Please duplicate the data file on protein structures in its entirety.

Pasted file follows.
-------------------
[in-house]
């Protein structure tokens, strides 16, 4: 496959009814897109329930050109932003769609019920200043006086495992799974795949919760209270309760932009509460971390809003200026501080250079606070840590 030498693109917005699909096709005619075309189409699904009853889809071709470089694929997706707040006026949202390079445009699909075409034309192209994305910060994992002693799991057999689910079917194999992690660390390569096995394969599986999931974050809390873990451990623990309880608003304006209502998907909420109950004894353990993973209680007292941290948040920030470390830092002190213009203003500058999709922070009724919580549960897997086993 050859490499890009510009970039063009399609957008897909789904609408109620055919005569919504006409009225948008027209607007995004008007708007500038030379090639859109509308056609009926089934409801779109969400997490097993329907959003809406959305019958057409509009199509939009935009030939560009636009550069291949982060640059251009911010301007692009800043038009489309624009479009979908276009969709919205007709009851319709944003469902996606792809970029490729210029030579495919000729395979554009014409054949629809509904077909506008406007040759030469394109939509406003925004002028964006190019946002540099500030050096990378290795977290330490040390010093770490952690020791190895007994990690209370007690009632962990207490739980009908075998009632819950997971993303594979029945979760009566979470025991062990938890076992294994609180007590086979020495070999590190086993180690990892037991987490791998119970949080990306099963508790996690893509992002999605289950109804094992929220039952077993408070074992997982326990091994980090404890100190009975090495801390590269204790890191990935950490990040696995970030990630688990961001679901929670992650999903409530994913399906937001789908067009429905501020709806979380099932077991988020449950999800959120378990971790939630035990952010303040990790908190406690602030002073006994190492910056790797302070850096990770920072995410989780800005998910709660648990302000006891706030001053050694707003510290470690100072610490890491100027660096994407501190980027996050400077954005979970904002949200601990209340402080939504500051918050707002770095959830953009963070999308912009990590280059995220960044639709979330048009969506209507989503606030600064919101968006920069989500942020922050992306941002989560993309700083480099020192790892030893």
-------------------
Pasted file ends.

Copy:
[in-house]
């Protein structure tokens, strides 16, 4: 496959009814897109329930050109932003769609019920200043006086495992799974795949919760209270309760932009509460971390809003200026501080250079606070840590 030498693109917005699909096709005619075309189409699904009853889809071709470089694929997706707040006026949202390079445009699909075409034309192209994305910060994992002693799991057999689910079917194999992690660390390569096995394969599986999931974050809390873990451990623990309880608003304006209502998907909420109950004894353990993973209680007292941290948040920030470390830092002190213009203003500058999709922070009724919580549960897997086993 050859490499890009510009970039063009399609957008897909789904609408109620055919005569919504006409009225948008027209607007995004008007708007500038030379090639859109509308056609009926089934409801779109969400997490097993329907959003809406959305019958057409509009199509939009935009030939560009636009550069291949982060640059251009911010301007692009800043038009489309624009479009979908276009969709919205007709009851319709944003469902996606792809970029490729210029030579495919000729395979554009014409054949629809509904077909506008406007040759030469394109939509406003925004002028964006190019946002540099500030050096990378290795977290330490040390010093770490952690020791190895007994990690209370007690009632962990207490739980009908075998009632819950997971993303594979029945979760009566979470025991062990938890076992294994609180007590086979020495070999590190086993180690990892037991987490791998119970949080990306099963508790996690893509992002999605289950109804094992929220039952077993408070074992997982326990091994980090404890100190009975090495801390590269204790890191990935950490990040696995970030990630688990961001679901929670992650999903409530994913399906937001789908067009429905501020709806979380099932077991988020449950999800959120378990971790939630035990952010303040990790908190406690602030002073006994190492910056790797302070850096990770920072995410989780800005998910709660648990302000006891706030001053050694707003510290470690100072610490890491100027660096994407501190980027996050400077954005979970904002949200601990209340402080939504500051918050707002770095959830953009963070999308912009990590280059995220960044639709979330048009969506209507989503606030600064919101968006920069989500942020922050992306941002989560993309700083480099020192790892030893």